With one of the restoration contractors, we had $3.2M in sales in my 2nd year there and still lost $240,000. Why? It was the mix of jobs. The owner wanted fire jobs because they paid more overall. However, the costs to get the job done were significantly greater per dollar of revenue than any other type of job. It made sense to me. The skill levels required were higher thus payroll per dollar of revenue was higher. There was more compliance with the local county inspectors (because fire jobs traditionally exposed code violations or aged out code requirements, the county often required the home to be brought up to the current code). Furthermore, the jobs took longer from start to finish per dollar of revenue to get done. This aspect was driven by codes compliance and the need to incorporate additional trades to get the work done and in accordance to the code.
A water based job was much simpler in nature and rarely required high skills from the employees. Over half of the work was flooring related most often to carpet replacement. Those involved in flooring are traditionally paid two thirds of what the highly skilled employees were paid. In addition, water jobs were fast; rarely did a water based job take longer than three weeks and only one or two per year required county inspections.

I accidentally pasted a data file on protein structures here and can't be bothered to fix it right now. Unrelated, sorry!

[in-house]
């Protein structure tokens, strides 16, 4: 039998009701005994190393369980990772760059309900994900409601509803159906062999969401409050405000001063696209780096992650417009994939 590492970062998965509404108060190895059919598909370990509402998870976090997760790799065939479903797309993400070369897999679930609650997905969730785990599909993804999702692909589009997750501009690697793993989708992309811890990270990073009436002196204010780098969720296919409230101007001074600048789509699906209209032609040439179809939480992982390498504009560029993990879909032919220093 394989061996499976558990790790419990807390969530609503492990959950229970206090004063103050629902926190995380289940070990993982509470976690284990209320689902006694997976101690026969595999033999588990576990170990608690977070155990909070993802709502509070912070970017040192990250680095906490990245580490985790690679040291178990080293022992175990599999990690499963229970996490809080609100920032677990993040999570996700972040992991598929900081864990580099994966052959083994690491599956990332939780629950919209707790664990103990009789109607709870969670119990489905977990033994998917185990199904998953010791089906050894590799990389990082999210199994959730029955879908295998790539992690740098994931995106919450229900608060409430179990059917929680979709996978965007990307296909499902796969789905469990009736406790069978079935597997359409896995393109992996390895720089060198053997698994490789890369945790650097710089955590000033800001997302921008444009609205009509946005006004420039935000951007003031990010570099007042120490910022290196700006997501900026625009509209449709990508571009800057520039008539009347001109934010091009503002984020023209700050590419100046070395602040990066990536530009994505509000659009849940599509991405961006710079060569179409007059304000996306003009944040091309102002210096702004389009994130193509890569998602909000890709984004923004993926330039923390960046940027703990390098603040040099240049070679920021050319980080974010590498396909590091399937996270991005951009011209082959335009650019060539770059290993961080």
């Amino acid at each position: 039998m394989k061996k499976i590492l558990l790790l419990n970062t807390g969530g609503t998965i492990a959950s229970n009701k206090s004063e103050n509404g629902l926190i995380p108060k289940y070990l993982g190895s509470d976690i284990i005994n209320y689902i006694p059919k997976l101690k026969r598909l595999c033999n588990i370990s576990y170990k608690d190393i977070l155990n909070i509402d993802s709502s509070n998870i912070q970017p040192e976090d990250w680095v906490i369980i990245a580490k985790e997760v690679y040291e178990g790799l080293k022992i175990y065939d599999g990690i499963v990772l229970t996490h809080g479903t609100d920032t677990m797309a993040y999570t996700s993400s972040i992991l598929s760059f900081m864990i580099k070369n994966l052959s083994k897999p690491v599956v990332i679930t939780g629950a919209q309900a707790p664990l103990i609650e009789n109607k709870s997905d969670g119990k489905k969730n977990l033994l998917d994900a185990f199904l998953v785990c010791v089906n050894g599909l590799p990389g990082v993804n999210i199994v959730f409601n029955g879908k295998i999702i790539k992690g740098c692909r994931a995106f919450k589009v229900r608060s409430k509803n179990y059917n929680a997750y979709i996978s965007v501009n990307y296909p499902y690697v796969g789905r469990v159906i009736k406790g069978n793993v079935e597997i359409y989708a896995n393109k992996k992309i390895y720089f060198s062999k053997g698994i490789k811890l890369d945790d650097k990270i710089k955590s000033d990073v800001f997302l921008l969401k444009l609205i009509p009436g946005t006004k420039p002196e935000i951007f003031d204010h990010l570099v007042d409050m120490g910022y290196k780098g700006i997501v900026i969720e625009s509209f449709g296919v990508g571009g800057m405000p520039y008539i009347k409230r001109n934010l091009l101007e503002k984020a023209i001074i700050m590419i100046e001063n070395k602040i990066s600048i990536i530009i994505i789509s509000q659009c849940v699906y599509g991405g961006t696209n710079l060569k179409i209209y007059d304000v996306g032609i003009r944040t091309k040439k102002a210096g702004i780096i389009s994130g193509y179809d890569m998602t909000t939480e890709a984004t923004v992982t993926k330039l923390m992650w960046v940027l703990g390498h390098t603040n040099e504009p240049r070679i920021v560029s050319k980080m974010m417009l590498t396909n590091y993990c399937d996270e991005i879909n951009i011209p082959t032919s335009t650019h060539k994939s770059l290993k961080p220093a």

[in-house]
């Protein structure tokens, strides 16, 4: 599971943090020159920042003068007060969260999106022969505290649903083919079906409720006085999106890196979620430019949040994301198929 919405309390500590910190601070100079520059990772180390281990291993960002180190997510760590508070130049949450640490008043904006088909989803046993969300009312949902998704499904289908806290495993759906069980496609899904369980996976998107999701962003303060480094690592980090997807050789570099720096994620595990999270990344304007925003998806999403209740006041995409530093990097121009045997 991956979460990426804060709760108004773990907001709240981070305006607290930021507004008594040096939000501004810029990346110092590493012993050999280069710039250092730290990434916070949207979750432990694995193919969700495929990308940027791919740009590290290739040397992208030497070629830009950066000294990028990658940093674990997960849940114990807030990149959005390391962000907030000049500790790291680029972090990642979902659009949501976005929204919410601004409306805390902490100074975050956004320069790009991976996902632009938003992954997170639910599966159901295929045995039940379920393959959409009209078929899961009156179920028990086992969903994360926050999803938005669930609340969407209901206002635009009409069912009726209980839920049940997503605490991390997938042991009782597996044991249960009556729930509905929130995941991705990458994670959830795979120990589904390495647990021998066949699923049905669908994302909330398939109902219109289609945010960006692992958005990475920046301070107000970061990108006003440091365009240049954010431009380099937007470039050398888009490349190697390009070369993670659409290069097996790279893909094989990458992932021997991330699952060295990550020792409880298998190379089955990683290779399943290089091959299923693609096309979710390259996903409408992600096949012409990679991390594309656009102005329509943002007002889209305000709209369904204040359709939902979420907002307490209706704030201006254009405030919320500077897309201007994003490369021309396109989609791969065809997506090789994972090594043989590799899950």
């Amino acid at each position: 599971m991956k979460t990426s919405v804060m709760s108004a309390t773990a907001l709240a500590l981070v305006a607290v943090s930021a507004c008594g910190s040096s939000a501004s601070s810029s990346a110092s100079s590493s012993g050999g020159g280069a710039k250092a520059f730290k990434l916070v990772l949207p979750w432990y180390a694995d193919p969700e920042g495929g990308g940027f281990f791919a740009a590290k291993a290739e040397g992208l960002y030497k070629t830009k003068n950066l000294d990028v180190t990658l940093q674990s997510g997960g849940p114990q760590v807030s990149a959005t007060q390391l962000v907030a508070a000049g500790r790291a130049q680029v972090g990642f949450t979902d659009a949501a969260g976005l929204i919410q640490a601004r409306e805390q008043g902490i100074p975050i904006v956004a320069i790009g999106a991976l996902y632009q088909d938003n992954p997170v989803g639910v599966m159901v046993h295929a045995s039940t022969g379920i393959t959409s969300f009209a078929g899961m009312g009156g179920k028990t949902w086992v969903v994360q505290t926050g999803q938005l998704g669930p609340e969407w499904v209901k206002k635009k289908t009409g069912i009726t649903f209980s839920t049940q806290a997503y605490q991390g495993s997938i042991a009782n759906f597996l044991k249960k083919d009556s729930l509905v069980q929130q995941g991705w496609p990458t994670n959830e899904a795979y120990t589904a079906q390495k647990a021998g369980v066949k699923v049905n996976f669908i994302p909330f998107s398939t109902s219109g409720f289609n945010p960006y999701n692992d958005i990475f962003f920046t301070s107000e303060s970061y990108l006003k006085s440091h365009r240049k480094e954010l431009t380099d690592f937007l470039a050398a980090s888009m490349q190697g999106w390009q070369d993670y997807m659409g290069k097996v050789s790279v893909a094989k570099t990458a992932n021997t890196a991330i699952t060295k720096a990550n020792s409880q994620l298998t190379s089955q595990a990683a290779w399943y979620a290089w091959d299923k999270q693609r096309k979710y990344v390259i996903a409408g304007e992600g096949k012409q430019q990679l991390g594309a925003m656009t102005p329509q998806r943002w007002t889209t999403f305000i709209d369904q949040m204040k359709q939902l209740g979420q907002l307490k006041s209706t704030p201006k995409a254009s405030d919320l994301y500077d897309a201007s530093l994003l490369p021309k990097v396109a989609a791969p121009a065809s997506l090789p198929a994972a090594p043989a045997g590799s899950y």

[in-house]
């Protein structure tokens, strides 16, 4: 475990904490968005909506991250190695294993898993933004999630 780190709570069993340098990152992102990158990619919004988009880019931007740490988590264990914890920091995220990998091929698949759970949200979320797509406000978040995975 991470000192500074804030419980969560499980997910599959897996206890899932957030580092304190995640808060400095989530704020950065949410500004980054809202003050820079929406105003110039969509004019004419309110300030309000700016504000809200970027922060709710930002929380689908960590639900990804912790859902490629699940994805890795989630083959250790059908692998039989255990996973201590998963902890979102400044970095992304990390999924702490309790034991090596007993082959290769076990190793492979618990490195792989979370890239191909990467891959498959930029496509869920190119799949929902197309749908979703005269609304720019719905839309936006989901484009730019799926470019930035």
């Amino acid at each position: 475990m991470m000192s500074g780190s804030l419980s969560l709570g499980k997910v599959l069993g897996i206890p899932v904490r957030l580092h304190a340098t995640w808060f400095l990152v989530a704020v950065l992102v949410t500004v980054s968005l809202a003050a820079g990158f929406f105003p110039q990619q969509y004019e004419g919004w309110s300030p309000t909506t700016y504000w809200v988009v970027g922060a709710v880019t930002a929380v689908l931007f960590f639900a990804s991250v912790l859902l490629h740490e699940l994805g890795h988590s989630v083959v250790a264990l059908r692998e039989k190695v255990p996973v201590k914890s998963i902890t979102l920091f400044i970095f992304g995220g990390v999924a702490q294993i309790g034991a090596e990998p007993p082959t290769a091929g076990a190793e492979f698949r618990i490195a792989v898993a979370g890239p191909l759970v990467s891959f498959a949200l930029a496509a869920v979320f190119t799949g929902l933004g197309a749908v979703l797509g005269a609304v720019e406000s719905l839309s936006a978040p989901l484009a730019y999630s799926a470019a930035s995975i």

I posted over 280 jobs in that year for the one restoration contractor I was the controller with discussed above. About 140 of them were water jobs totaling less than $1.7M in revenue. The margins from them exceeded 27%. I posted about 40 fire related jobs which averaged margins around 4%. It was blatantly obvious that fire jobs could not cover their respective share of overhead (front and back office costs).
The key is the mix. Rule number one: STAY AWAY FROM FIRE JOBS. Fire based jobs require an extended learning curve to acquire knowledge with how to achieve margins of 27% or higher. If you want to do fire jobs, keep them at a minimum and be selective. Ensure estimates are detailed and cover all aspects of the work.
Rule number two: GEAR THE COMPANY TOWARDS EMERGENCY SERVICES and away from restoration services. Emergency services are by far more lucrative and profitable than restoration work. The problem is that it is rare to have a consistent flow of work. Catastrophes such as storms, hurricanes and flooding do have an annual pattern. Thus, it isn’t continuous work. However, if the company staffs properly and learns how to use part timers, the company can be quite profitable on a year to year basis. Naturally, you are not going to have revenues in the multi millions of dollars per year, but your profits will be greater than 20%.
Use job costing to constantly stay abreast of your performance especially in the respective mix of services. Use class accounting to assist you too.
By using the above rules, you can indeed do very well financially in the restoration industry and make good profits. You will not be the number one guy in terms of volume of work (revenue) but I can assure you, you will be one of the most profitable. And isn’t profit what it’s about? ACT ON KNOWLEDGE.